- 2013 PART II: In February of 2013, Roche put out another press release promising, as have many politicians, to be more “transparent,” and release the data from the studies (at least some of the studies) that they had previously chosen not to publish. BMJ published an article (Re: Tamiflu Correspondence with Roche) that asked hard questions like, “Why has Roche not given all the Tamiflu (oseltamivir) data to the Cochrane Collaboration, as they requested?” “Is Roche refusing to share the Tamiflu data with other independent researchers?” and “What does Roche say about claims that Tamiflu is not effective?” You can read their answers online, but suffice it to say, their responses would have made even the most vague politicians proud. An article by a mainstream pharmaceutical news source (Eye For Pharma) published an article (Window Dressing: Roche Launches New Process for Accessing Clinical Trial Data) showing how bogus this entire process really was.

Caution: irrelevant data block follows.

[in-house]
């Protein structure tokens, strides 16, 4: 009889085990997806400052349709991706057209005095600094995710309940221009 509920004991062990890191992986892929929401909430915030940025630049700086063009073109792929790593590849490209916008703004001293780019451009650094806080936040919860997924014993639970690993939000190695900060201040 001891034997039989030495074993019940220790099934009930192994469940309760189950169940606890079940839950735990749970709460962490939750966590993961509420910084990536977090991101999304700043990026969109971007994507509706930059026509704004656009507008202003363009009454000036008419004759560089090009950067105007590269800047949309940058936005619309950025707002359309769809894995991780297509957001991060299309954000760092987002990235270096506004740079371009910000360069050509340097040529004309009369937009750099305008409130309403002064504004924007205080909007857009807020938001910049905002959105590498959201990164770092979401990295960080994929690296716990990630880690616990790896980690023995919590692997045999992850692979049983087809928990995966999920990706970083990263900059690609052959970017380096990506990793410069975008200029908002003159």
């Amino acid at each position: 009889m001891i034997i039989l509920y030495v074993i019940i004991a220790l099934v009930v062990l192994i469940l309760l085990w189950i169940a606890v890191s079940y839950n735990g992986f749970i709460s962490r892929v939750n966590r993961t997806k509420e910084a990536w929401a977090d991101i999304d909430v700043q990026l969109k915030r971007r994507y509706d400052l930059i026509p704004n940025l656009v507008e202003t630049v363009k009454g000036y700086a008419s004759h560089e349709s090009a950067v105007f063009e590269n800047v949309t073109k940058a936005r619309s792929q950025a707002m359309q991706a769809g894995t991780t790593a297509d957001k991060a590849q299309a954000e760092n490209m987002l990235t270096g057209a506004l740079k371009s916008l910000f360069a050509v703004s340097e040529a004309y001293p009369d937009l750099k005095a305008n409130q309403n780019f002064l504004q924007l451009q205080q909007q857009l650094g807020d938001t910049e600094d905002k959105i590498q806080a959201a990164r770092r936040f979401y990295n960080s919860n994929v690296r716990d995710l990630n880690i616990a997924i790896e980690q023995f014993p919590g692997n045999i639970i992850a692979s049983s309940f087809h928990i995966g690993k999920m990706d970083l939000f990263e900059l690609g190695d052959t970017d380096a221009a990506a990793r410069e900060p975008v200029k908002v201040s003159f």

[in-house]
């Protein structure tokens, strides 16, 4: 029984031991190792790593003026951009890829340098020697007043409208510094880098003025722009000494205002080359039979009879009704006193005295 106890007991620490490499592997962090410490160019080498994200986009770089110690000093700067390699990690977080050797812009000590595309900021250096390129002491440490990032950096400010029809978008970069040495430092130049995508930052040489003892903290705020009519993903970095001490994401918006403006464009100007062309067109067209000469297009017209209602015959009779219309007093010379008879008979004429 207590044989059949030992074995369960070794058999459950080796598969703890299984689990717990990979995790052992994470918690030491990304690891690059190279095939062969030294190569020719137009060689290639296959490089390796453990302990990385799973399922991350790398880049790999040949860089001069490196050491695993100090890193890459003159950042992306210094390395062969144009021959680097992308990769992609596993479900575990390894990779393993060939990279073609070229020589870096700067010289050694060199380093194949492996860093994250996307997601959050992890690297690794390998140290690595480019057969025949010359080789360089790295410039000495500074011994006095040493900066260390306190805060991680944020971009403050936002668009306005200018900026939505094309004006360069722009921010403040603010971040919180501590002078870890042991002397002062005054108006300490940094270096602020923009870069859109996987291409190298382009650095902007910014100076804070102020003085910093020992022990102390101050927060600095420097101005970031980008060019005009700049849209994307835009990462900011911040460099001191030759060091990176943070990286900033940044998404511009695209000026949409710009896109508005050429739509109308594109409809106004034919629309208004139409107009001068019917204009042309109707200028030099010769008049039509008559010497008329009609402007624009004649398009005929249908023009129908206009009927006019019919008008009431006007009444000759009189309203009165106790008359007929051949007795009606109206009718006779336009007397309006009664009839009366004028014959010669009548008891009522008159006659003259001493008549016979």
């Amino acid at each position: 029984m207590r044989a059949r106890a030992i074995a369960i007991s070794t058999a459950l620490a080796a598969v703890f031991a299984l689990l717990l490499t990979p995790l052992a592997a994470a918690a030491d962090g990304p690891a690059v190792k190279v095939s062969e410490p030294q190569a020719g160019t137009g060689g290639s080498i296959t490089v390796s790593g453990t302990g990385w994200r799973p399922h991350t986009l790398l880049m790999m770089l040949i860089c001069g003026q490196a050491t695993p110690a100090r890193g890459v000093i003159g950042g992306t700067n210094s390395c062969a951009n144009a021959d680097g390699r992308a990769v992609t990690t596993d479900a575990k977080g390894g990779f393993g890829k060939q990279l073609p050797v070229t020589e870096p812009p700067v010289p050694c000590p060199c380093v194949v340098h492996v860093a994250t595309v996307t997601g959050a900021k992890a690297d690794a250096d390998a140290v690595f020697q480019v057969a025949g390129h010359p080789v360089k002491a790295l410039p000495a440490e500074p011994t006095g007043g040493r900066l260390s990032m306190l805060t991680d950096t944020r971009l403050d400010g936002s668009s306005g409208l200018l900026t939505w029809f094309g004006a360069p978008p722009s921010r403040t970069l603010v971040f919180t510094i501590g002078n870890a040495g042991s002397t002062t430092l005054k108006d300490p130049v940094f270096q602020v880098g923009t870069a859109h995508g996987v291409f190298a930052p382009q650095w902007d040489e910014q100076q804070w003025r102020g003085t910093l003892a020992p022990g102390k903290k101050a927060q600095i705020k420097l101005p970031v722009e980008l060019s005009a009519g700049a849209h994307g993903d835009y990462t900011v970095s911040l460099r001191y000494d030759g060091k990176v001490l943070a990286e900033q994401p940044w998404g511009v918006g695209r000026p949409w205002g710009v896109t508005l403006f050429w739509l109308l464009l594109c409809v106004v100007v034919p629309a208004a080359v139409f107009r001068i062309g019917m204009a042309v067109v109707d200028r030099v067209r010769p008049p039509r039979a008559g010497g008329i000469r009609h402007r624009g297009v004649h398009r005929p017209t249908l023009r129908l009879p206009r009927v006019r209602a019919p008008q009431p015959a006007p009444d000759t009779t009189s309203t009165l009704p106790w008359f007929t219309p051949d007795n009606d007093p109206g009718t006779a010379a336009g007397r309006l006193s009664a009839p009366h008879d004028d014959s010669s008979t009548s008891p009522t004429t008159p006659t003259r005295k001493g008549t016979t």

“An ‘independent’ body will assess requests for patient-level data on drugs that have completed the regulatory review process in the US and the EU, which may be released upon agreement starting this year. Roche invited other pharma players to consider whether this could be an industry-wide initiative. However it is also worth noting that the four-man ‘independent’ body includes three consultants who have all received consulting fees from Roche in the past. Pharmalot originally uncovered this development, stating that Albert Osterhaus, Arnold Monto and Richard Whitley have all worked with the company previously, raising the question of whether this panel is truly independent and leading some to ask whether this is a victory for clinical trial transparency at all. The Cochrane Collaboration and the British Medical Journal launched in 2009 a campaign to access data from all the trials for independent assessment, and despite a promise made by the company in December that year to make ‘full study reports’ available, none of them have been released to date.”